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Early spring gardening and lawn care preparation can mean the difference between lush foliage versus greenery that looks tired. Throughout fall and winter, your garden and lawn collect debris. Debris often includes sticks, dead leaves, and even litter blown into the yard by wintry winds. All winter mulch should be removed. When adding new mulch over top of existing mulch, make sure the total depth does not accumulate to more than 3 to 4 inches, as too mulch is detrimental to your plants.
Plants will thrive in almost any well-drained soil. Once the soil has dried out, aerate the soil with a narrow fork or hoe taking care not to damage roots. Add compost or any organic material to loosen heavy clays or retain water in light sandy soil. Most plants prefer slightly acidic soil, a pH level of 6.0 to 6.5. If the pH is too low (acidic) add lime. If it is too high (alkaline), add sulphur.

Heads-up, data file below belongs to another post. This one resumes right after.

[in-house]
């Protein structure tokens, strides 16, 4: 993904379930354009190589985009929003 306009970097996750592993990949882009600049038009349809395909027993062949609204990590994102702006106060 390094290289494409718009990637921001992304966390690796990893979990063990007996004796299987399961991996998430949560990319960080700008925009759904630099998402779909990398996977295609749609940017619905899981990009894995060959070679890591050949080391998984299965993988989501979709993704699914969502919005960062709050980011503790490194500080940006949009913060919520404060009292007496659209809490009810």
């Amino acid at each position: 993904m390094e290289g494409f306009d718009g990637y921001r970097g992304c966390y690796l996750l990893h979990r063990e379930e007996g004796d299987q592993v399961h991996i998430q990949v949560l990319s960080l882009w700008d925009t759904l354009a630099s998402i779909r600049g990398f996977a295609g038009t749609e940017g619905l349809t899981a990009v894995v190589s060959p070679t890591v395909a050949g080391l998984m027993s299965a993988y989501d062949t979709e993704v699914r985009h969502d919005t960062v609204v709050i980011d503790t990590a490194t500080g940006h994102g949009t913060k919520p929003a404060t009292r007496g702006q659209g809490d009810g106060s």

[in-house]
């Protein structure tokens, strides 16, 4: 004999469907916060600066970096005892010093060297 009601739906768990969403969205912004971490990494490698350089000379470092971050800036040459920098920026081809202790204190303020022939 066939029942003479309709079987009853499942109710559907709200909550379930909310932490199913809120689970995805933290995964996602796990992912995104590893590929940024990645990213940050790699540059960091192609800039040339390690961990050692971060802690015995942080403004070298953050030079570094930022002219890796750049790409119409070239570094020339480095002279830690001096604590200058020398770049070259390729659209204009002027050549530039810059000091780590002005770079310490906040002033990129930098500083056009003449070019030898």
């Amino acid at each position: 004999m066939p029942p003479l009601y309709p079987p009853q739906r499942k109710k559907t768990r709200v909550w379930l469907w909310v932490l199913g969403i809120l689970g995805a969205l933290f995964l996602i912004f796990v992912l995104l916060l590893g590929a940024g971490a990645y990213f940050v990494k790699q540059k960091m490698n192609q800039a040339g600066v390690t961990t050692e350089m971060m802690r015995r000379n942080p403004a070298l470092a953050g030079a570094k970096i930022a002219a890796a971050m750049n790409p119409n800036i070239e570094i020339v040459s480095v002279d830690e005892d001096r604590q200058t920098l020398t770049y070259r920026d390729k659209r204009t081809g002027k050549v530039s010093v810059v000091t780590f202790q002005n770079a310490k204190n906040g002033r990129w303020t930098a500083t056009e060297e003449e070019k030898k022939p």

Refer to labels on plants or packages for proper sunlight requirements. Full-sun plants prefer a minimum of 6 hours of sunlight per day. Shade-loving plants prefer no more than 4 to 6 hours of morning sun or dappled light under trees. Do not place plants where there is sun between noon and 3 pm. Most plants will adapt to a partially shady location. If leaf burn occurs, move plant by end of June.
Perennials can be started now from seed in April. This includes asclepias (milkweed), baptisia, (false indigo), callirrhoe (poppy mallow), hepatica, hosta, and hyssopus (hyssop) and solidago (goldenrod). Check carefully packet instructions and propagation guidelines. Perennials can also transplanted when new leaf growth is 3 to 4 inches high, including Japanese anemone, yarrow, hosta, astilbe, phlox, asters, black-eyed susan, chrysanthemums, and daylilies. Use the double-fork method to split the crown.